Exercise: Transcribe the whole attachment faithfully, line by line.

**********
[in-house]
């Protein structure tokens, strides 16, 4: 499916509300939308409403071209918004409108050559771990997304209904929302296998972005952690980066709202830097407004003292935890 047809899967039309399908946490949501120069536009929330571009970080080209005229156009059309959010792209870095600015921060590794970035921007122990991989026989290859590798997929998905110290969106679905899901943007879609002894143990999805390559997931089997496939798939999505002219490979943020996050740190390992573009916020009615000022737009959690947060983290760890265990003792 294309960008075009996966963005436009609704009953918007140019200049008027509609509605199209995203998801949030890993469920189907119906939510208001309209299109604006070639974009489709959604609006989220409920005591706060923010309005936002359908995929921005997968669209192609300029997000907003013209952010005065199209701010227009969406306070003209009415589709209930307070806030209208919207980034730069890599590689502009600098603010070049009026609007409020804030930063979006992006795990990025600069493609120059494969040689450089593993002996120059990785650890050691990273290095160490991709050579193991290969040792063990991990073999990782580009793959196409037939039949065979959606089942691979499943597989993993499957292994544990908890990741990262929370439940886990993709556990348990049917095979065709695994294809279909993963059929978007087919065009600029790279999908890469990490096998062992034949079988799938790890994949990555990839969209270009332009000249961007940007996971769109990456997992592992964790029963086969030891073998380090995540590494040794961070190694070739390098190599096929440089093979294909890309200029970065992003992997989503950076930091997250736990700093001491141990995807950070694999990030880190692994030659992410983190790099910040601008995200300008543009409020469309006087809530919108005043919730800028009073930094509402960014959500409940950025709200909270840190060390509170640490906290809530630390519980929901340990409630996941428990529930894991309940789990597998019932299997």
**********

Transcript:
[in-house]
């Protein structure tokens, strides 16, 4: 499916509300939308409403071209918004409108050559771990997304209904929302296998972005952690980066709202830097407004003292935890 047809899967039309399908946490949501120069536009929330571009970080080209005229156009059309959010792209870095600015921060590794970035921007122990991989026989290859590798997929998905110290969106679905899901943007879609002894143990999805390559997931089997496939798939999505002219490979943020996050740190390992573009916020009615000022737009959690947060983290760890265990003792 294309960008075009996966963005436009609704009953918007140019200049008027509609509605199209995203998801949030890993469920189907119906939510208001309209299109604006070639974009489709959604609006989220409920005591706060923010309005936002359908995929921005997968669209192609300029997000907003013209952010005065199209701010227009969406306070003209009415589709209930307070806030209208919207980034730069890599590689502009600098603010070049009026609007409020804030930063979006992006795990990025600069493609120059494969040689450089593993002996120059990785650890050691990273290095160490991709050579193991290969040792063990991990073999990782580009793959196409037939039949065979959606089942691979499943597989993993499957292994544990908890990741990262929370439940886990993709556990348990049917095979065709695994294809279909993963059929978007087919065009600029790279999908890469990490096998062992034949079988799938790890994949990555990839969209270009332009000249961007940007996971769109990456997992592992964790029963086969030891073998380090995540590494040794961070190694070739390098190599096929440089093979294909890309200029970065992003992997989503950076930091997250736990700093001491141990995807950070694999990030880190692994030659992410983190790099910040601008995200300008543009409020469309006087809530919108005043919730800028009073930094509402960014959500409940950025709200909270840190060390509170640490906290809530630390519980929901340990409630996941428990529930894991309940789990597998019932299997």